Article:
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Commercial insurance isn’t just essential for construction businesses, it is often required — either by the state or client — for contractors and developers.
Whether you’re a plumber, electrician, carpenter or general contractor, these five steps will help you figure out what type of you need, and give you the tools to compare your options.
Business insurance all comes down to risk. Risk of injury. Risk of damage. Risk of lawsuits.
Evaluate the hazards your business faces to better understand your coverage needs. That includes common risks, like injury or loss of income, as well as those specific to the construction industry, such as:
Consider how accidents, lawsuits and natural disasters could impact your business. The nature of your work, the size of your business, the city or state you work in and whether you have employees also play into an insurer's risk assessment.
The following types of coverage are common for construction businesses. Your exact coverage needs will vary depending on your trade and business size, among other factors.
There are three main ways to shop for business insurance: contact providers directly, use an insurance broker or try an online marketplace. Each has its pros and cons.
You can buy a construction business insurance policy directly from an insurance provider, either online or over the phone.
Some providers, like Progressive and Geico, use a third-party insurer for certain types of coverage. So while you may be able to purchase your policies from a single provider (and get a discount for bundling coverage), you may deal with two separate insurers for claims.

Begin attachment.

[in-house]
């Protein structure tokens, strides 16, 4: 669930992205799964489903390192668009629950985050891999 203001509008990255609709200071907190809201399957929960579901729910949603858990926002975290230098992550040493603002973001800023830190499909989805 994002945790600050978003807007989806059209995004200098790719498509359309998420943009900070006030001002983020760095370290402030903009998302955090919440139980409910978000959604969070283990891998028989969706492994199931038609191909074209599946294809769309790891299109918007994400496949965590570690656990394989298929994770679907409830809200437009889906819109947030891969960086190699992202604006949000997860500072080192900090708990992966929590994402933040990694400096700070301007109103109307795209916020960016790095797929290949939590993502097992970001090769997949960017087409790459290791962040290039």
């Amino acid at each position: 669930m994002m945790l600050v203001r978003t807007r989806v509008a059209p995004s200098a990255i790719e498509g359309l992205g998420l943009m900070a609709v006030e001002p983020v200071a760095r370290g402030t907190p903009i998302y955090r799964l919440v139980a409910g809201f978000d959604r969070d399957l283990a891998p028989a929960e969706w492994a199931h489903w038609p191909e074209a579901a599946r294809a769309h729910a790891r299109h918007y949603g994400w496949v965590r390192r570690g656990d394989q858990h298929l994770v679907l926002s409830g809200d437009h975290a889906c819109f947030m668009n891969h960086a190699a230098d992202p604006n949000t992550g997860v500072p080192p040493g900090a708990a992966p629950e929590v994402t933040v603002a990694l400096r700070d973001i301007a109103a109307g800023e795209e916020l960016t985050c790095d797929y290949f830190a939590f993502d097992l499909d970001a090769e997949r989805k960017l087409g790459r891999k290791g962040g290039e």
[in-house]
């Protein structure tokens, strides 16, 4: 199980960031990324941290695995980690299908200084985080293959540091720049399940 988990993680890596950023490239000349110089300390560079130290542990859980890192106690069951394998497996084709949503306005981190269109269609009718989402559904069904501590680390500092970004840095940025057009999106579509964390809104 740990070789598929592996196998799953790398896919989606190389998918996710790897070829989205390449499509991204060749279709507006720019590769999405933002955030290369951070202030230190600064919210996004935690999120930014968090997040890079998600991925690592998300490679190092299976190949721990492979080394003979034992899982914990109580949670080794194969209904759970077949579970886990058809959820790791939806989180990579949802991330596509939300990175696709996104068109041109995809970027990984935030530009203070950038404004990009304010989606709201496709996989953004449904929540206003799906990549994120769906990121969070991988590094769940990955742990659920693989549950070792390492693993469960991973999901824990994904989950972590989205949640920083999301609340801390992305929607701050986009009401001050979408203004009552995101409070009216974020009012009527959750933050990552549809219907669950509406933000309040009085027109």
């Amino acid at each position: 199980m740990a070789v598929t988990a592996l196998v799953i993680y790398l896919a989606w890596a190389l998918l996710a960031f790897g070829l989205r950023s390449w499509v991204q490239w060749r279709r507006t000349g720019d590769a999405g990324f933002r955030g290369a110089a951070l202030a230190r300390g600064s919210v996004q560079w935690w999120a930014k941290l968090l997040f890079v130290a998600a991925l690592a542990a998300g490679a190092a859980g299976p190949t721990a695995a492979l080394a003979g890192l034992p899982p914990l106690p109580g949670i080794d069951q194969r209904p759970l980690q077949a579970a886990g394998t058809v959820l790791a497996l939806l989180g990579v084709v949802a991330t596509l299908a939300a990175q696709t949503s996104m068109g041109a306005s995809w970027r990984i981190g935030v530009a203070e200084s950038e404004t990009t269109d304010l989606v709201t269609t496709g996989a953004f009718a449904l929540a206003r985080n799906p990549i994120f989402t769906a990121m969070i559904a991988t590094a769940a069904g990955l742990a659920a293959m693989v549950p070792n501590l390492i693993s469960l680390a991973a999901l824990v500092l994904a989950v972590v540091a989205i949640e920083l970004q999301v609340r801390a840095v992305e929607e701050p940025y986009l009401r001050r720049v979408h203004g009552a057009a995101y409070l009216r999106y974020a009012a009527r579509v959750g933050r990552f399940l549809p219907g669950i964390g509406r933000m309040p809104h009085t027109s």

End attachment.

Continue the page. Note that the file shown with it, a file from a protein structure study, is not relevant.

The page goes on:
Brokers act as middlemen, doing the legwork for you by gathering quotes from multiple insurance agencies. They work to understand your business needs and can offer guidance on the types of coverage you need, which is especially helpful for new business owners.
Websites like Insureon, and Embroker are the online version of your traditional insurance broker. You answer questions about your business — like industry, trade, revenue and number of employees — and receive multiple quotes and coverage recommendations in a matter of minutes. The main difference: You don’t need to talk to an agent, though you can call to speak with one if you have questions.
Prices can vary widely from one insurer to the next, even for the same coverage. Get multiple quotes from a variety of business insurance providers to ensure you get the best value.
Consider the following factors when comparing policies:
When you purchase coverage, decide whether to pay your annual premium in a lump sum or in monthly installments. (You might get a discount for paying it all upfront.) Familiarize yourself with the claims process ahead of time, so you know what to expect should the need arise.
Most policies renew annually. When it comes time for renewal, make a point to review your coverage and get fresh quotes. As your business evolves, your insurance needs will, too.